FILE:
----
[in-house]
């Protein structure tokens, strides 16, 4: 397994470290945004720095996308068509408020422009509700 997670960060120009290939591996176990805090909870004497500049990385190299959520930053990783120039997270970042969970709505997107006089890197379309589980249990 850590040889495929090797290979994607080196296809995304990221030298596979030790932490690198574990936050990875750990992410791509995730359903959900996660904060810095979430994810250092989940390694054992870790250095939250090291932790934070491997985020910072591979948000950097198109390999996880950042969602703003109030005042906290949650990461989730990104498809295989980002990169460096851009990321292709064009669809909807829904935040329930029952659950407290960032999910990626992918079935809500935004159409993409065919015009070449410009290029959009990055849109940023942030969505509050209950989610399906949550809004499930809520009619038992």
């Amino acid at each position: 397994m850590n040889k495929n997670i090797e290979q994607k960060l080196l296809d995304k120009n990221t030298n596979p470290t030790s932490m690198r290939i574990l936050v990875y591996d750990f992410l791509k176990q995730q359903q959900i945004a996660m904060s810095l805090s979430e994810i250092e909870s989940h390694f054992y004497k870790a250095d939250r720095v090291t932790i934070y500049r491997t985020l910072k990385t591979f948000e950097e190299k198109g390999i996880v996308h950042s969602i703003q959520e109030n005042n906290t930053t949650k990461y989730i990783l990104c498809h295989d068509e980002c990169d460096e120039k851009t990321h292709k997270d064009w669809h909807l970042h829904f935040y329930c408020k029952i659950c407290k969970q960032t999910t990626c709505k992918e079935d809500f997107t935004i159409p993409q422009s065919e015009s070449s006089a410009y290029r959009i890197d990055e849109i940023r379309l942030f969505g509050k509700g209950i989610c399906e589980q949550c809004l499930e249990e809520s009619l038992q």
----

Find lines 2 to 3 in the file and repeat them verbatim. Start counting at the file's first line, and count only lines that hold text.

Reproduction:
């Protein structure tokens, strides 16, 4: 397994470290945004720095996308068509408020422009509700 997670960060120009290939591996176990805090909870004497500049990385190299959520930053990783120039997270970042969970709505997107006089890197379309589980249990 850590040889495929090797290979994607080196296809995304990221030298596979030790932490690198574990936050990875750990992410791509995730359903959900996660904060810095979430994810250092989940390694054992870790250095939250090291932790934070491997985020910072591979948000950097198109390999996880950042969602703003109030005042906290949650990461989730990104498809295989980002990169460096851009990321292709064009669809909807829904935040329930029952659950407290960032999910990626992918079935809500935004159409993409065919015009070449410009290029959009990055849109940023942030969505509050209950989610399906949550809004499930809520009619038992």
């Amino acid at each position: 397994m850590n040889k495929n997670i090797e290979q994607k960060l080196l296809d995304k120009n990221t030298n596979p470290t030790s932490m690198r290939i574990l936050v990875y591996d750990f992410l791509k176990q995730q359903q959900i945004a996660m904060s810095l805090s979430e994810i250092e909870s989940h390694f054992y004497k870790a250095d939250r720095v090291t932790i934070y500049r491997t985020l910072k990385t591979f948000e950097e190299k198109g390999i996880v996308h950042s969602i703003q959520e109030n005042n906290t930053t949650k990461y989730i990783l990104c498809h295989d068509e980002c990169d460096e120039k851009t990321h292709k997270d064009w669809h909807l970042h829904f935040y329930c408020k029952i659950c407290k969970q960032t999910t990626c709505k992918e079935d809500f997107t935004i159409p993409q422009s065919e015009s070449s006089a410009y290029r959009i890197d990055e849109i940023r379309l942030f969505g509050k509700g209950i989610c399906e589980q949550c809004l499930e249990e809520s009619l038992q």